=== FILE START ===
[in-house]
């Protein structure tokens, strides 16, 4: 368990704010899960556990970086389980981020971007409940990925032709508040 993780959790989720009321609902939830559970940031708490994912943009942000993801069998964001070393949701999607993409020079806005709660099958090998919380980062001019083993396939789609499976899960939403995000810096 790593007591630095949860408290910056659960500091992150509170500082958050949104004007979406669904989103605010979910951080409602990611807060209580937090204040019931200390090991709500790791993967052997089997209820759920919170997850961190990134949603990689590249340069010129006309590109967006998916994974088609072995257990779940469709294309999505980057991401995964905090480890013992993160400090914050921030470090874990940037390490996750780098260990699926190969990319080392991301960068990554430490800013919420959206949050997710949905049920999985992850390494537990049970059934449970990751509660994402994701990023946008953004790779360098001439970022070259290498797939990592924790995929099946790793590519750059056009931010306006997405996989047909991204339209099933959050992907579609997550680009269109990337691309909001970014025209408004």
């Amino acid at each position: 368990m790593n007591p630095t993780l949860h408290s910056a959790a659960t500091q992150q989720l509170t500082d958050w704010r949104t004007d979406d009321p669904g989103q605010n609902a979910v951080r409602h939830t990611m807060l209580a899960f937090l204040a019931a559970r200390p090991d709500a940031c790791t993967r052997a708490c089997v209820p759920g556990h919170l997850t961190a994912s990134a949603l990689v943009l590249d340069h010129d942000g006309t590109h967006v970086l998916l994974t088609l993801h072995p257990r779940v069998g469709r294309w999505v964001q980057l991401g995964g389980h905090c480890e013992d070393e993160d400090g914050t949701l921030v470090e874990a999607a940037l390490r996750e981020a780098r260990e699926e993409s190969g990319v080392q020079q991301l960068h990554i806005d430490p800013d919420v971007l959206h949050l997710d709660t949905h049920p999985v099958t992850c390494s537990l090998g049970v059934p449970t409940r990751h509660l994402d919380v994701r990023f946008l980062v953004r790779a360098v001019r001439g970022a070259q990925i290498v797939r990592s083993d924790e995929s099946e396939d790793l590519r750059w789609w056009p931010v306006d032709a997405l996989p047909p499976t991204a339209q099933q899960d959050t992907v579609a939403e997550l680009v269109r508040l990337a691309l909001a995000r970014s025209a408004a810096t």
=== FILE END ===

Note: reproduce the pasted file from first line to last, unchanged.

[in-house]
């Protein structure tokens, strides 16, 4: 368990704010899960556990970086389980981020971007409940990925032709508040 993780959790989720009321609902939830559970940031708490994912943009942000993801069998964001070393949701999607993409020079806005709660099958090998919380980062001019083993396939789609499976899960939403995000810096 790593007591630095949860408290910056659960500091992150509170500082958050949104004007979406669904989103605010979910951080409602990611807060209580937090204040019931200390090991709500790791993967052997089997209820759920919170997850961190990134949603990689590249340069010129006309590109967006998916994974088609072995257990779940469709294309999505980057991401995964905090480890013992993160400090914050921030470090874990940037390490996750780098260990699926190969990319080392991301960068990554430490800013919420959206949050997710949905049920999985992850390494537990049970059934449970990751509660994402994701990023946008953004790779360098001439970022070259290498797939990592924790995929099946790793590519750059056009931010306006997405996989047909991204339209099933959050992907579609997550680009269109990337691309909001970014025209408004």
């Amino acid at each position: 368990m790593n007591p630095t993780l949860h408290s910056a959790a659960t500091q992150q989720l509170t500082d958050w704010r949104t004007d979406d009321p669904g989103q605010n609902a979910v951080r409602h939830t990611m807060l209580a899960f937090l204040a019931a559970r200390p090991d709500a940031c790791t993967r052997a708490c089997v209820p759920g556990h919170l997850t961190a994912s990134a949603l990689v943009l590249d340069h010129d942000g006309t590109h967006v970086l998916l994974t088609l993801h072995p257990r779940v069998g469709r294309w999505v964001q980057l991401g995964g389980h905090c480890e013992d070393e993160d400090g914050t949701l921030v470090e874990a999607a940037l390490r996750e981020a780098r260990e699926e993409s190969g990319v080392q020079q991301l960068h990554i806005d430490p800013d919420v971007l959206h949050l997710d709660t949905h049920p999985v099958t992850c390494s537990l090998g049970v059934p449970t409940r990751h509660l994402d919380v994701r990023f946008l980062v953004r790779a360098v001019r001439g970022a070259q990925i290498v797939r990592s083993d924790e995929s099946e396939d790793l590519r750059w789609w056009p931010v306006d032709a997405l996989p047909p499976t991204a339209q099933q899960d959050t992907v579609a939403e997550l680009v269109r508040l990337a691309l909001a995000r970014s025209a408004a810096t």